Advocates of Lean Management principles encourage organizations to validate their hypotheses in real-world environments — trying and testing small changes that can lead to new directions in organizational strategy and operational workflows. The concept is at the heart of modern ITSM frameworks and applicable to domain-specific use cases such as the IT Service Desk.
However, digital transformation failures are fairly common. According to recent research, 70% of change initiatives driven by technology fail to deliver their promised returns. In the context of Lean IT, many organizations buy into the promises of change through off-the-shelf technologies that will make their business operations lean.
Such failures, specifically in the IT Service Management and Service Desk use cases are attributed to the following reasons:
Many changes such as introducing a team lead are implemented once and do not require organization-wide support. These changes however, are only designed to instigate continuous efforts that will ultimately determine the success of lean IT operations and business processes. If these efforts are not conducted continuously in the right direction, Lean IT does fail.
A collective workforce often struggles to adopt change. Behavioral norms and culture of the organization are inherently tied with formal structures, technologies and ways of doing business that have been in place for years. Switching to lean process frameworks requires organizations to disrupt their traditional ways or running business, changing every aspect of the job routines of a collective workforce.
At an individual level, adopting these changes means following too many instructions, relying on new technologies with a high learning curve, managing information silos that keep expanding disparately, and taking care of the growing bureaucratic and governance changes to ensure lean business operations.
ITSM solutions necessary for lean business operations are inherently knowledge-intensive. Organizations successful with lean implementations typically accumulate deep technical expertise and HR resources to capture information and insights. This knowledge is not only maintained in databases and repositories from Business Intelligence solutions but also represented by HR — skills and expertise of the vast workforce.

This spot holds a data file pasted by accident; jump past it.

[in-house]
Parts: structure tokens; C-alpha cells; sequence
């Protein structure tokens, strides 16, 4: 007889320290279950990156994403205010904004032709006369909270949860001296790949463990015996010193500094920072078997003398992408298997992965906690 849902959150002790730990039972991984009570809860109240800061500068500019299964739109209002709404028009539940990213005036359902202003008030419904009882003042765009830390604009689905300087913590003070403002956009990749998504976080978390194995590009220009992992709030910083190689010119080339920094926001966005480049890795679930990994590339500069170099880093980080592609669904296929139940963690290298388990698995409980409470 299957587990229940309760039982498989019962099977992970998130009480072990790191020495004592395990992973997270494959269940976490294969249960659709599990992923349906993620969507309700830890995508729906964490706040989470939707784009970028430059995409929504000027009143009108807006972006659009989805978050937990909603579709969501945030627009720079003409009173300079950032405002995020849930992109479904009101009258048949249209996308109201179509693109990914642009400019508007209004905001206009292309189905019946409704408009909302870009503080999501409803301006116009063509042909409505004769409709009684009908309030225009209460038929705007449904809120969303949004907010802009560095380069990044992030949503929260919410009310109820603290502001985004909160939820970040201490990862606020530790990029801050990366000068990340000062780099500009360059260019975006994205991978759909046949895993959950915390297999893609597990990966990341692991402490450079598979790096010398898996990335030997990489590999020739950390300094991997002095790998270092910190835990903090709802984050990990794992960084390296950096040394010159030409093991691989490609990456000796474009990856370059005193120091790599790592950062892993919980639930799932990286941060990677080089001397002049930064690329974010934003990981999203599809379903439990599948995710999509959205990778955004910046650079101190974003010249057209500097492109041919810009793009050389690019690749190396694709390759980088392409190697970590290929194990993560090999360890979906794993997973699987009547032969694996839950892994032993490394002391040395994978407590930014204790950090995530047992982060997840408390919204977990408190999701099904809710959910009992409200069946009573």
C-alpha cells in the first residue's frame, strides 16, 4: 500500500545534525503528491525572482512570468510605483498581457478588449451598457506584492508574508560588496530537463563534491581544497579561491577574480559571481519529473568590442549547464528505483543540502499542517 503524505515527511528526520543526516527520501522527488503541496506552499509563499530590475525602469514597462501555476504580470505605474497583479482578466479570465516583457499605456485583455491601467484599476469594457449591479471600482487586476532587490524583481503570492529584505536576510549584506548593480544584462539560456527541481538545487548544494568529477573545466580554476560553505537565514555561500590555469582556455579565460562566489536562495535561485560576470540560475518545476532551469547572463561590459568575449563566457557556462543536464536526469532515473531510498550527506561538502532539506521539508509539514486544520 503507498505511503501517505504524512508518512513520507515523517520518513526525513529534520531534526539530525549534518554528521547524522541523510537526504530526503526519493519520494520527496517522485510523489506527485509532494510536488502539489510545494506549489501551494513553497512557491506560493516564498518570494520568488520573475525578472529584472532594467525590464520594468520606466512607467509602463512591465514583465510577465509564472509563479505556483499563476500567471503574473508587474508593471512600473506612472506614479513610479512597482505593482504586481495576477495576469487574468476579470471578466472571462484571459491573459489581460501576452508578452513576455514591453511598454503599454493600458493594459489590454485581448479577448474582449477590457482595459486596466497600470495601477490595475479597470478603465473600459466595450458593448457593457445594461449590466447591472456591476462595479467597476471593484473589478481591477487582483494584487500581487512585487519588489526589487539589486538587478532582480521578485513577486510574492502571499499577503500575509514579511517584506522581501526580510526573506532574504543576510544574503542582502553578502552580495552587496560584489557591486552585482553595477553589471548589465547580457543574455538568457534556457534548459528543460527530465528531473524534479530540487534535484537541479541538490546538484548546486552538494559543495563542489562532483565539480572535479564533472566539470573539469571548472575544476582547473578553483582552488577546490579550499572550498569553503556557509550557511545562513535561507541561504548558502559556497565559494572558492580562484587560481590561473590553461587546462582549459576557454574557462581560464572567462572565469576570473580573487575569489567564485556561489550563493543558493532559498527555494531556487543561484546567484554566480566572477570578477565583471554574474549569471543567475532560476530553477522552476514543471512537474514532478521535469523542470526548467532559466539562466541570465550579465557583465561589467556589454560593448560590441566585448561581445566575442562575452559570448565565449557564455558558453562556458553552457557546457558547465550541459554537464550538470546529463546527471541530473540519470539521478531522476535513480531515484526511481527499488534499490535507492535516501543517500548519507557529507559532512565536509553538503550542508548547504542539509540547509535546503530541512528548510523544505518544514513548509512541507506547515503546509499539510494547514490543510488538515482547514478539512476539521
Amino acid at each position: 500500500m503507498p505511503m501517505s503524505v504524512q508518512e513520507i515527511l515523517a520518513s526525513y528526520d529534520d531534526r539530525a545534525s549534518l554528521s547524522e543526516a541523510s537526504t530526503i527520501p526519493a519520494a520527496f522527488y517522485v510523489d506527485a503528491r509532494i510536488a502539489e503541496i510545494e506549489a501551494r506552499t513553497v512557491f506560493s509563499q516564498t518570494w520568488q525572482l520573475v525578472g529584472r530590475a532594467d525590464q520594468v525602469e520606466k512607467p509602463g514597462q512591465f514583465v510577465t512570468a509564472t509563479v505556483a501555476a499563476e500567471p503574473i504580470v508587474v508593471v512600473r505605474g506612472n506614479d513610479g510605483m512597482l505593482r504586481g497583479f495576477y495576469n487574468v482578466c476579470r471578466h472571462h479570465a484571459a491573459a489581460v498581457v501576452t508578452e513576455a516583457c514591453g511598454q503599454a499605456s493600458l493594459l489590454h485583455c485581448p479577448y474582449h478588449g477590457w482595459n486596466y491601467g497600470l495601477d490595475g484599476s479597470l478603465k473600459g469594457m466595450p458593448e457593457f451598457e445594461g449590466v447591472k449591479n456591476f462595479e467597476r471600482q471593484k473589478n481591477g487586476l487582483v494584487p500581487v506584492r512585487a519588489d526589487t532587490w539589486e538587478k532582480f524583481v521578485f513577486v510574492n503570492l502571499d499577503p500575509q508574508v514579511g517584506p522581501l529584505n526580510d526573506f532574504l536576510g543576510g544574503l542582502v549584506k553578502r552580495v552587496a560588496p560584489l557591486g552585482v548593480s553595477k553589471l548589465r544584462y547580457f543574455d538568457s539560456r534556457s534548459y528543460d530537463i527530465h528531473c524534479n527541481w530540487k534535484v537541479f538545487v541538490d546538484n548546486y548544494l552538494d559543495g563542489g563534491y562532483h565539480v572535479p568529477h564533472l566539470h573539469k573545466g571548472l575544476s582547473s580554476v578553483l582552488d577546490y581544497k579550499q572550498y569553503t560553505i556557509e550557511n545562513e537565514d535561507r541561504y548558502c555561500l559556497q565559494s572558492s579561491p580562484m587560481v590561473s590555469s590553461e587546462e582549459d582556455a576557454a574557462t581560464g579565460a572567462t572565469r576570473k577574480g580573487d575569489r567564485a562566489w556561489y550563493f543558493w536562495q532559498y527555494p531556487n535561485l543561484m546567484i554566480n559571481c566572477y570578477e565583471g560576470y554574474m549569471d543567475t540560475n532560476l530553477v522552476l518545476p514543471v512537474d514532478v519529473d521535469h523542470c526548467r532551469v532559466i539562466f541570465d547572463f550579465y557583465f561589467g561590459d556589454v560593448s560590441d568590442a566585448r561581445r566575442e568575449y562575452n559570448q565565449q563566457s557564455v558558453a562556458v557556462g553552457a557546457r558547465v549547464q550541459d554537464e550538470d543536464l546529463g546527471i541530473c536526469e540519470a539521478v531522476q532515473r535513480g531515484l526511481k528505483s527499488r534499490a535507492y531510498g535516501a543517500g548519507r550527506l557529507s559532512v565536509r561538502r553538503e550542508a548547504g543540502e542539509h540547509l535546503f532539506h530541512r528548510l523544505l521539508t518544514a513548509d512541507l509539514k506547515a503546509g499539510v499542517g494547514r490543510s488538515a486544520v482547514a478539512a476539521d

The idea of lean implementation is to facilitate the availability and sharing of this knowledge across organization-wide systems and teams. Without systems that actively eliminate information silos and make it possible for ITSM systems and individuals to access, consume and share knowledge, organizations run into a Knowledge Management bottleneck. Useful information is lost frequently, new knowledge is accumulated in siloed data repositories, teams and departments; ultimately, ITSM users invest more time in finding and managing knowledge than consuming it effectively.
When IT organizations implement an ITSM framework, the implementation can take its own shape that resembles the standardized framework guidelines but eventually diverge to some unique direction. Extrapolated into the future, this shape and direction often looks similar to past methodologies, frameworks and processes that have been in place for ages.
A prime example is the Agile implementation in large IT organizations. Organizations — from IT executives to development teams — bank on false assumptions such as:
– “We will eventually reach the desired system design as we keep adding new features iteratively based on user feedback”.
– “We can pay technical debt later”.
– “We can simply restructure legacy code and technologies to avoid integration issues with new systems”.
– “We can use the latest tools to fix the process bottleneck of existing operational frameworks”.
– “Users can simply switch to new tooling and demonstrate the promised rewards in productivity and efficiency”.
– “We don’t need documentation, planning and governance — employees can do whatever they want as long as the new technology is in place”.
– “Agile is easy: all we need is a new technology and organization-wide instructions to follow the said guidelines”.
With these false assumptions, Agile reflects little more than sequences of fast Waterfall.
Many organizations perceive two important goals in implementing lean IT: enhancing user productivity and reducing inventory — or in the case of the IT Service Desk, reducing the ticketing workload.
In theory, these are logical end-goals of a Lean IT implementation for IT service desk and support use cases. In practice however, both the IT executives and internal IT observe a disconnect and dissuasion against these objectives.
The solution in this context lies in adopting technology capabilities that help find the true problem root cause, which not only reduce the number of tickets but address the underlying issues; as well as freeing up the IT Service Desk staff to focus on business innovation instead of productively working on repetitive ticket resolution exercises.
This is essentially the Swish.ai approach to make Service Desk operations lean: using advanced AI technologies can help route tickets to the right resolution teams; find bottlenecks and opportunities in improving operational procedures; gather useful knowledge and insights that can be easily consumed and shared across teams and technologies for IT to adopt a truly Lean approach in their Service Desk support operations.